I recall with fondness all the late-night theology scrums at Bible college. In a non-denominational school like Providence, my friends (and professors) represented a wide variety of theological views, and we enjoyed (a) spirited discussions and (b) the ability to go out for coffee the next day, because friendship and fellowship weren’t based on 100% theological congruence.

Conversations involving politics and/or religion have always been meme-worthy for their ability to devolve into polarized shout-downs. That was true when I was a kid, and it appears even more vociferous today, thanks to (anti)social media platforms that reduce meaningful dialogue to soundbites or less.

“Theology by zinger” is the predictable byproduct of a culture that prizes the ability to reduce complex ideas to a bumper sticker or tweet.

Casualties of the theological zinger approach include: nuance, context, comprehension, and friendship. We stop asking questions in order to understand, and focus instead on gathering ammunition for the ultimate zinger. Once zinger-ology corrupts the conversation,  you can’t even legitimately “agree to disagree.” 

Sigh ... We need a revolution of listening.

Conversation is an art form, as is respectful “help me understand” dialogue. Where the end goal isn’t gathering zinger ammo, but to understand and be understood.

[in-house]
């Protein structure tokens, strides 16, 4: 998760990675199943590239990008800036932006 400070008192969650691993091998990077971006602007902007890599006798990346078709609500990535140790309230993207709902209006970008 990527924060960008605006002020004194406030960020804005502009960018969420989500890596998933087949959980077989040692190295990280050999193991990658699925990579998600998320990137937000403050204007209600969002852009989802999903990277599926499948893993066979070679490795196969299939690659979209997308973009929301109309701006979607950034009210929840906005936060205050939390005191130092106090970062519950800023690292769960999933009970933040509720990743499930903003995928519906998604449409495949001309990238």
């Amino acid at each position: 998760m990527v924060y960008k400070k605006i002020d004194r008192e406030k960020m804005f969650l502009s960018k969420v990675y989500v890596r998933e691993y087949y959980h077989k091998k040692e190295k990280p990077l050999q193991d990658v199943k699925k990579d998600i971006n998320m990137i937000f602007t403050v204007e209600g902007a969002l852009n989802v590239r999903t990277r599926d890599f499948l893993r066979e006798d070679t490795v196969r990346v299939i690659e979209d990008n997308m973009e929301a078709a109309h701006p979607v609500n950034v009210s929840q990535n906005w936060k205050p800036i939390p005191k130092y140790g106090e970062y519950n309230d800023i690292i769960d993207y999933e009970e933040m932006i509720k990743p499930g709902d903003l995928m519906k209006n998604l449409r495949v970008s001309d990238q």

“Agree to disagree” may still be the result, but in the context of healthy relationships, that’s still an improvement. And – dare I say – non-hysterical, zinger-free dialogue will look, sound, and feel a lot more Christ-like.

“But in your hearts revere Christ as Lord. Always be prepared to give an answer to everyone who asks you to give the reason for the hope that you have. But do this with gentleness and respect, keeping a clear conscience (1 Peter 3:15–16).”

Tuesday, August 26, 2014

The Prophetic: A Primer

So, you want to pursue the gift of prophecy ... 

Biblically, this is a good thing. In fact, the apostle Paul encourages people to “eagerly desire” this gift of the Holy Spirit (1 Corinthians 14:1). To seek the gift of prophecy – to strengthen, encourage and comfort others (1 Corinthians 14:3)is very commendable.

Ultimately, we all know that it’s the Holy Spirit who decides who gets which spiritual gift (1 Corinthians 12:7–11), but Paul also encourages us to seek God for the gift of prophecy.

But suppose we’re past the point of asking. We feel like we’ve been given the gift of prophecy. Perhaps God imparted a spiritual gift during a prayer time (without or without somebody laying hands on us for that purpose). However and whenever it happened, the gift of prophecy appears to be part of our spiritual tool kit.

So, now what? What’s a newbie prophetic person to do? What are our first steps?

1. Go to a Bible school.
1a. Preferably a non-charismatic one.
Yes, yes, I know – I’ve heard the jokes about cemetery seminary, and the conspiratorial warnings against getting “filled with man’s wisdom.” Sigh ... Frankly, that kind of thinking is a steaming pile of bovine by-products, if you catch my barnyard metaphor.

Here’s the thing: anybody claiming a prophetic gift these days always says “the Bible is our final authority,” and that prophetic words need to pass the Bible Sniff Test.